Some are graced with extreme beauty, like the living cultural landscape of Kakadu National Park which I have spoken about, and the wilderness wonderland of the Greater Blue Mountains.

We have a rich Indigenous heritage that dates back some 40,000 years, with its compelling narrative of ingenuity, culture and rock art. On the volcanic plains of the Indigenous Protected Area Tyrendarra in Western Victoria is Budj Bim - a site of one of Australia’s earliest and largest aquaculture ventures. The remains of eel traps and stone huts dating back 10,000 years can still be seen today.

And we have a remarkable historic heritage that chronicles settlement, federation and iconic 20th century architecture. The dark yet uplifting tales of our convict sites; the Royal Exhibition Building, the venue for the opening of the first Australian Federal Parliament in 1901; through to the human creative genius of the Sydney Opera House.

We are working hard to bring these stories alive, and entice people to visit.

If you flew here with Qantas, you may have seen our national heritage series on the in-flight entertainment, or read about one of our world or National Heritage sites in Australian Way. If you have recently been to Flemington Racecourse or the MCG, or gone bushwalking in the Warrumbungles you may have noticed our National Heritage List interpretive signage - a project we are rolling out around the country to help tourists appreciate and understand our rich heritage.

And we have formed a network of Indigenous, historic and natural place managers - the people who manage these tourism destinations.

Cultural tourism

We are also developing and supporting Australia’s cultural tourism.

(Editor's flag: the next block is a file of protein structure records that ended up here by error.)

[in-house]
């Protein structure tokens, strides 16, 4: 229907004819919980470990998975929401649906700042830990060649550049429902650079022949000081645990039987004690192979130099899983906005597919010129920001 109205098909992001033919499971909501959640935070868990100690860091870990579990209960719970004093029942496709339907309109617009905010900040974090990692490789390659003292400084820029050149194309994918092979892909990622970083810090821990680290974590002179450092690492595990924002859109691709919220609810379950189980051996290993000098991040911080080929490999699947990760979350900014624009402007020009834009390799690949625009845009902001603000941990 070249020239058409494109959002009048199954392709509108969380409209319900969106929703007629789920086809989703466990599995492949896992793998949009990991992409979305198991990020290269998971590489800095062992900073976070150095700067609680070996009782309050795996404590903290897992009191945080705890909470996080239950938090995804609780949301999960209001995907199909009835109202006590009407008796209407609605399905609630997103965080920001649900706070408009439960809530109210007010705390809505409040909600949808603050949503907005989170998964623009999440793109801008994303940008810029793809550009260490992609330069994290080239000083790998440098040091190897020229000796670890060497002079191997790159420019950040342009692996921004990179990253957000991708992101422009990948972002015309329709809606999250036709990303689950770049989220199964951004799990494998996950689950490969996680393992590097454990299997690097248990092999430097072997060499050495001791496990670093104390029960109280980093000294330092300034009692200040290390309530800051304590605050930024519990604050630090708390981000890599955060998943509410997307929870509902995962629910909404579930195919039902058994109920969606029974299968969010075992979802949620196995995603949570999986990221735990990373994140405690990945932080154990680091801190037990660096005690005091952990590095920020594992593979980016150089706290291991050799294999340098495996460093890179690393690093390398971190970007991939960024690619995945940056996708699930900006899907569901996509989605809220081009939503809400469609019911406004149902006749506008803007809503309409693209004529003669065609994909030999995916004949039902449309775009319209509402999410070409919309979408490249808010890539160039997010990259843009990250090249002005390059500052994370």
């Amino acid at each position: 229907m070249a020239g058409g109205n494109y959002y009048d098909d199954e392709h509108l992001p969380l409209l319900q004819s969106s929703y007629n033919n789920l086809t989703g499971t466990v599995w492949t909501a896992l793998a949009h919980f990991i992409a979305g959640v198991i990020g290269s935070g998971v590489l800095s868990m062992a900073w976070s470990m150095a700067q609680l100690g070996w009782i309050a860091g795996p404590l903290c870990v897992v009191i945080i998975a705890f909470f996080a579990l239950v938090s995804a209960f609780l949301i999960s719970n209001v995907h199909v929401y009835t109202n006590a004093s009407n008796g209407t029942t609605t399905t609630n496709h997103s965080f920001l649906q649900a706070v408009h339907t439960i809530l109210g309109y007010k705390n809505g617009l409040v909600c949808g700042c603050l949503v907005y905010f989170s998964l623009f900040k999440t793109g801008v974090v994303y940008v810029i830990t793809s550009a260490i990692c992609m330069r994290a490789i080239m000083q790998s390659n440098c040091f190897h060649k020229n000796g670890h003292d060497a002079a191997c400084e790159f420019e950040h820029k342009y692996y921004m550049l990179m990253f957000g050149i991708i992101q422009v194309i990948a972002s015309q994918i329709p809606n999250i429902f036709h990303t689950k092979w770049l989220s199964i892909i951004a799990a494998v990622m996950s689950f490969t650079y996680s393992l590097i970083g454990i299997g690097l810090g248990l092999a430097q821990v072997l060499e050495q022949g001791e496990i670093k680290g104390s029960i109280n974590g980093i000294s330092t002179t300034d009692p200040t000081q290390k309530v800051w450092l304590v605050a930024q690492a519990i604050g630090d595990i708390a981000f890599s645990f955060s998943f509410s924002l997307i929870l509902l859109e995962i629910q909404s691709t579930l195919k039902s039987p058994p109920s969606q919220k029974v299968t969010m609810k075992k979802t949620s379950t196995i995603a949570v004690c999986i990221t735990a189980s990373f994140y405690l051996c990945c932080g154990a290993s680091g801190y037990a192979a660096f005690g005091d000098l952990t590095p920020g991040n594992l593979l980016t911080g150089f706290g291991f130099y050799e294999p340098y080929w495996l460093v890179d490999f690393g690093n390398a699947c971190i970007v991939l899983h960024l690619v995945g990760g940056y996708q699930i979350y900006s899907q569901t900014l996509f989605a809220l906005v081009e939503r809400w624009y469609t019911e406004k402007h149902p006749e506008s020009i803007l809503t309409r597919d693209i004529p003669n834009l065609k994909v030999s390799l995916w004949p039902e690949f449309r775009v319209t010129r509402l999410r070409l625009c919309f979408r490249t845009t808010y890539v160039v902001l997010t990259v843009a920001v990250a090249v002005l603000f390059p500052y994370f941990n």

For example, the recent Turner to Monet exhibition at the National Gallery attracted over 180,000 visitors, of which around 72 per cent were from outside Canberra, injecting an estimated $28 million into the ACT economy.


Similarly, the 2008 Biennale of Sydney, Australia’s largest and most exciting international festival of contemporary art which finishes this month is on track to achieve record-breaking crowds of over 370,000 visitors.

Cultural tourism includes festivals and performances by our leading actors and musicians, and sporting events that go to the core of the collective Australian experience.

It includes regional festivals such as the Tamworth Country Music Festival, the Woodford Folk Festival in Queensland and the National Folk Festival here in Canberra, all of which also attract significant visitor numbers.

And there are local community festivals. Many of these have a high level of creativity, or offer distinct themes such as the Alice Desert Festival, the Bundaleer Weekend at Jamestown in South Australia, or Queensland’s Julia Creek Dirt & Dust Festival. They all offer opportunities for tourism development.

We recognise that many visitors are attracted by the rich and dynamic cultural heritage of Aboriginal and Torres Strait Islander Australians.

As a demonstration of its commitment to supporting Indigenous arts and culture, the Rudd Government has committed to increasing investment in the Indigenous visual arts sector by $7.6 million over four years. This additional funding will support the increased sustainability of Indigenous art centres and other key support organisations.

We also understand the tourist market is a real and increasingly important market for Indigenous visual arts and craft. It can help sustain Indigenous culture and provide opportunities for enhancing Indigenous economic development.

So I welcome the suggestion of a joint industry-government taskforce to provide advice on heritage and cultural tourism to the National Long-Term Tourism Strategy Steering Committee. I will make my Department’s contribution a priority, as I see this taskforce as an important forum for collaboration.


We have before us an extraordinary opportunity.

It means driving economic opportunities to local communities, and ensuring our natural, cultural and historic heritage places benefit from tourism in a way that makes them more economically, socially and environmentally sustainable.


Capturing this opportunity will require a commitment not just for the present but on behalf of posterity.

But getting it right will require true partnerships.

I have outlined what the Rudd Government brings to the table.

I invite you to come on a journey with the Australian Government to develop the potential of our world-class natural, cultural and historic heritage tourism offering.

Thank you.